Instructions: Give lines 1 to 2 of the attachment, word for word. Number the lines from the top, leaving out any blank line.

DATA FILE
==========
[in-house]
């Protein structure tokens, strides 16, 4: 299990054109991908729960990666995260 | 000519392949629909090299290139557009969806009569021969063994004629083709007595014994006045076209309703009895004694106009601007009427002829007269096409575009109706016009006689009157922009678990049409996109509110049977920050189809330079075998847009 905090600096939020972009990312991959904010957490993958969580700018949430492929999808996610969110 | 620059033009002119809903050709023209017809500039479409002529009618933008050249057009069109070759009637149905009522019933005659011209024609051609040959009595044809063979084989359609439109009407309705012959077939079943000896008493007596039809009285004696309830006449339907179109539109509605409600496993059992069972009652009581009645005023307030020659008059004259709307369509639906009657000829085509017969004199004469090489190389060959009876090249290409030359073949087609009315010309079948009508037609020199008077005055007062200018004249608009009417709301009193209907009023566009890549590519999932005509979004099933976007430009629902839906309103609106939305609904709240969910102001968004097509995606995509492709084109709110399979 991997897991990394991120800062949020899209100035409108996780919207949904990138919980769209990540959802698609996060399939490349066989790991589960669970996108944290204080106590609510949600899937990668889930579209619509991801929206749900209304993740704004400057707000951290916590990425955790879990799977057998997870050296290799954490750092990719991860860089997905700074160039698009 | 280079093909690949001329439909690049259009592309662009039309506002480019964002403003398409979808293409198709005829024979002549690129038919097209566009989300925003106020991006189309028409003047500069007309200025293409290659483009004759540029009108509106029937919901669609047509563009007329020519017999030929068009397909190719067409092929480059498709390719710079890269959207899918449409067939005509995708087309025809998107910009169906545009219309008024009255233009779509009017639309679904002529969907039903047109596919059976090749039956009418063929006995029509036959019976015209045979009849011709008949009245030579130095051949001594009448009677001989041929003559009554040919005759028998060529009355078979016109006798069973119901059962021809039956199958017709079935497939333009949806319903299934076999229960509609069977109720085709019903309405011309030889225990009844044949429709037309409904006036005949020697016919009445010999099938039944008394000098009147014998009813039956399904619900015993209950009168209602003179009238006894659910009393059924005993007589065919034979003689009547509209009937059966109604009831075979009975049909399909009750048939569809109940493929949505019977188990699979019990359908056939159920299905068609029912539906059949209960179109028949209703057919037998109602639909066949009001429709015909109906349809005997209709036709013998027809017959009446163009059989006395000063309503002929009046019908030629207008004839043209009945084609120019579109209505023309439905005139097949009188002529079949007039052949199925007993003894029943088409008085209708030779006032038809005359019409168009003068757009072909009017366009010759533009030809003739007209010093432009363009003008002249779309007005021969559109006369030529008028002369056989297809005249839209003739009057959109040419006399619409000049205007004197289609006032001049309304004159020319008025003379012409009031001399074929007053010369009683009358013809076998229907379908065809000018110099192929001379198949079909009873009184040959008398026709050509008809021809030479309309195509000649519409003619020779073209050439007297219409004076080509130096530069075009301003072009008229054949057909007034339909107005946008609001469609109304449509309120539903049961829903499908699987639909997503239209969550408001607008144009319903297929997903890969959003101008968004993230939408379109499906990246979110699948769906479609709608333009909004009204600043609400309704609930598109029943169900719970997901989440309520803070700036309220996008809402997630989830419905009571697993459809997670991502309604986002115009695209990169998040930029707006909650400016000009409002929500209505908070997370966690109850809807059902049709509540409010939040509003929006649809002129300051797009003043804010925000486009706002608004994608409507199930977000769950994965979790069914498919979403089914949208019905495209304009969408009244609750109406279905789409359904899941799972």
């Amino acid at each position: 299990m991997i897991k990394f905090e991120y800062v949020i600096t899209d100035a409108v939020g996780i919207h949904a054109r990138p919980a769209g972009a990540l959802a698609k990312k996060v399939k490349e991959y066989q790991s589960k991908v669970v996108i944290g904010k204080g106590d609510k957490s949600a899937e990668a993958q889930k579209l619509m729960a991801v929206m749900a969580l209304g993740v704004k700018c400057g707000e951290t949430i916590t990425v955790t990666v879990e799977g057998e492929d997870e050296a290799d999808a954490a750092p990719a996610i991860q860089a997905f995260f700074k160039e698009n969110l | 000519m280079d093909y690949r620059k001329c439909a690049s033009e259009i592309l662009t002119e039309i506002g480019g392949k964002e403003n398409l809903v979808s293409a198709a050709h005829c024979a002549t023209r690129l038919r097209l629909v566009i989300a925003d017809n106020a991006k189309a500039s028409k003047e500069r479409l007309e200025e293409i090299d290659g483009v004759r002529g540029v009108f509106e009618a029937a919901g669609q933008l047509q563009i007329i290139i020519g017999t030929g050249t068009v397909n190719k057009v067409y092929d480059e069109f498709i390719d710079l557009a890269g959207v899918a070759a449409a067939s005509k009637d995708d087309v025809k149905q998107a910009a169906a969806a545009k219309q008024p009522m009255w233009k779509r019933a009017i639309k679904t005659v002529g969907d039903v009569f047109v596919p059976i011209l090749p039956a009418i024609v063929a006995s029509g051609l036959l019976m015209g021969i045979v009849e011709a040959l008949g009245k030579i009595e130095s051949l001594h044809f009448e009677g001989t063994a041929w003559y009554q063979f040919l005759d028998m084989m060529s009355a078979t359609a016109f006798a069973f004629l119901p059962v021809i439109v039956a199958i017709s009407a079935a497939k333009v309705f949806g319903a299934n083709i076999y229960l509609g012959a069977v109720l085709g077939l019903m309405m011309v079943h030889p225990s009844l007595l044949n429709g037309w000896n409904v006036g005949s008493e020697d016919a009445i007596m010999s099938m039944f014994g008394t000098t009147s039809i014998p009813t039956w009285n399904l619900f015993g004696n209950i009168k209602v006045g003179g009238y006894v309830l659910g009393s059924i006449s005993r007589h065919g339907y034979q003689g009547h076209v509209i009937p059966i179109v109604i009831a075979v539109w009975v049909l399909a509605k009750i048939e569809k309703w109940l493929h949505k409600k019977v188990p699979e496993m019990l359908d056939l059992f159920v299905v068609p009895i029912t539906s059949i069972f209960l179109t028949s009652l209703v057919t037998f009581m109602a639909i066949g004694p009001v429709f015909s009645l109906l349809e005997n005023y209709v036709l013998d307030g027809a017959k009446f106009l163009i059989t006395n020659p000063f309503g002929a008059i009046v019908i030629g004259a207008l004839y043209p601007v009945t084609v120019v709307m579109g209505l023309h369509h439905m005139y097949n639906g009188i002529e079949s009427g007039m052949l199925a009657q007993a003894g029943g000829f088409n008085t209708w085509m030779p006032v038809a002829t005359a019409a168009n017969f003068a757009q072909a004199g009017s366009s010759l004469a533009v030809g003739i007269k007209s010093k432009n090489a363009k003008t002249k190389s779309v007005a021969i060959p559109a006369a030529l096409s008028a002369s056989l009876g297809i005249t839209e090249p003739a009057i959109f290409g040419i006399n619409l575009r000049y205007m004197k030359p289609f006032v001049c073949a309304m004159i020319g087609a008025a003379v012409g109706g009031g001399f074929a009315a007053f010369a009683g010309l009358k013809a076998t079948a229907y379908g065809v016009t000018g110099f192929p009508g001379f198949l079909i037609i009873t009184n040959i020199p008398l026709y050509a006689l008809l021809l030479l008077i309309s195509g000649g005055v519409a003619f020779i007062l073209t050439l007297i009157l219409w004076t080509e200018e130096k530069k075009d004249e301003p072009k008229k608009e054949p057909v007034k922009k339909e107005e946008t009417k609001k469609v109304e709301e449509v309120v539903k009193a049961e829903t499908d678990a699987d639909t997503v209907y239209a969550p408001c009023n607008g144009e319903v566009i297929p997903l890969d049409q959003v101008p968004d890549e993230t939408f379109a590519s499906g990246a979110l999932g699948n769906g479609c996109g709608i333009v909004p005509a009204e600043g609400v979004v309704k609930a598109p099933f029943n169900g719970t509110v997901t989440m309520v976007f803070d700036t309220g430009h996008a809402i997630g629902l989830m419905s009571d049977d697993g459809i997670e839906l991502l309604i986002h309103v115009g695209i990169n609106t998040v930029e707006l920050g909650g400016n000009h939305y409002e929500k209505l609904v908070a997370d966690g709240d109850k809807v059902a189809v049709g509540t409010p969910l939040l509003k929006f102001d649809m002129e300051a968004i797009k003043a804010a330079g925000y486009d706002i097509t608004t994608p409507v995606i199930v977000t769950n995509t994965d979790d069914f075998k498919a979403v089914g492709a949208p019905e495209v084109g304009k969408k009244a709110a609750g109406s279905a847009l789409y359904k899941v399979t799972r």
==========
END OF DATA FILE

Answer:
[in-house]
């Protein structure tokens, strides 16, 4: 299990054109991908729960990666995260 | 000519392949629909090299290139557009969806009569021969063994004629083709007595014994006045076209309703009895004694106009601007009427002829007269096409575009109706016009006689009157922009678990049409996109509110049977920050189809330079075998847009 905090600096939020972009990312991959904010957490993958969580700018949430492929999808996610969110 | 620059033009002119809903050709023209017809500039479409002529009618933008050249057009069109070759009637149905009522019933005659011209024609051609040959009595044809063979084989359609439109009407309705012959077939079943000896008493007596039809009285004696309830006449339907179109539109509605409600496993059992069972009652009581009645005023307030020659008059004259709307369509639906009657000829085509017969004199004469090489190389060959009876090249290409030359073949087609009315010309079948009508037609020199008077005055007062200018004249608009009417709301009193209907009023566009890549590519999932005509979004099933976007430009629902839906309103609106939305609904709240969910102001968004097509995606995509492709084109709110399979 991997897991990394991120800062949020899209100035409108996780919207949904990138919980769209990540959802698609996060399939490349066989790991589960669970996108944290204080106590609510949600899937990668889930579209619509991801929206749900209304993740704004400057707000951290916590990425955790879990799977057998997870050296290799954490750092990719991860860089997905700074160039698009 | 280079093909690949001329439909690049259009592309662009039309506002480019964002403003398409979808293409198709005829024979002549690129038919097209566009989300925003106020991006189309028409003047500069007309200025293409290659483009004759540029009108509106029937919901669609047509563009007329020519017999030929068009397909190719067409092929480059498709390719710079890269959207899918449409067939005509995708087309025809998107910009169906545009219309008024009255233009779509009017639309679904002529969907039903047109596919059976090749039956009418063929006995029509036959019976015209045979009849011709008949009245030579130095051949001594009448009677001989041929003559009554040919005759028998060529009355078979016109006798069973119901059962021809039956199958017709079935497939333009949806319903299934076999229960509609069977109720085709019903309405011309030889225990009844044949429709037309409904006036005949020697016919009445010999099938039944008394000098009147014998009813039956399904619900015993209950009168209602003179009238006894659910009393059924005993007589065919034979003689009547509209009937059966109604009831075979009975049909399909009750048939569809109940493929949505019977188990699979019990359908056939159920299905068609029912539906059949209960179109028949209703057919037998109602639909066949009001429709015909109906349809005997209709036709013998027809017959009446163009059989006395000063309503002929009046019908030629207008004839043209009945084609120019579109209505023309439905005139097949009188002529079949007039052949199925007993003894029943088409008085209708030779006032038809005359019409168009003068757009072909009017366009010759533009030809003739007209010093432009363009003008002249779309007005021969559109006369030529008028002369056989297809005249839209003739009057959109040419006399619409000049205007004197289609006032001049309304004159020319008025003379012409009031001399074929007053010369009683009358013809076998229907379908065809000018110099192929001379198949079909009873009184040959008398026709050509008809021809030479309309195509000649519409003619020779073209050439007297219409004076080509130096530069075009301003072009008229054949057909007034339909107005946008609001469609109304449509309120539903049961829903499908699987639909997503239209969550408001607008144009319903297929997903890969959003101008968004993230939408379109499906990246979110699948769906479609709608333009909004009204600043609400309704609930598109029943169900719970997901989440309520803070700036309220996008809402997630989830419905009571697993459809997670991502309604986002115009695209990169998040930029707006909650400016000009409002929500209505908070997370966690109850809807059902049709509540409010939040509003929006649809002129300051797009003043804010925000486009706002608004994608409507199930977000769950994965979790069914498919979403089914949208019905495209304009969408009244609750109406279905789409359904899941799972």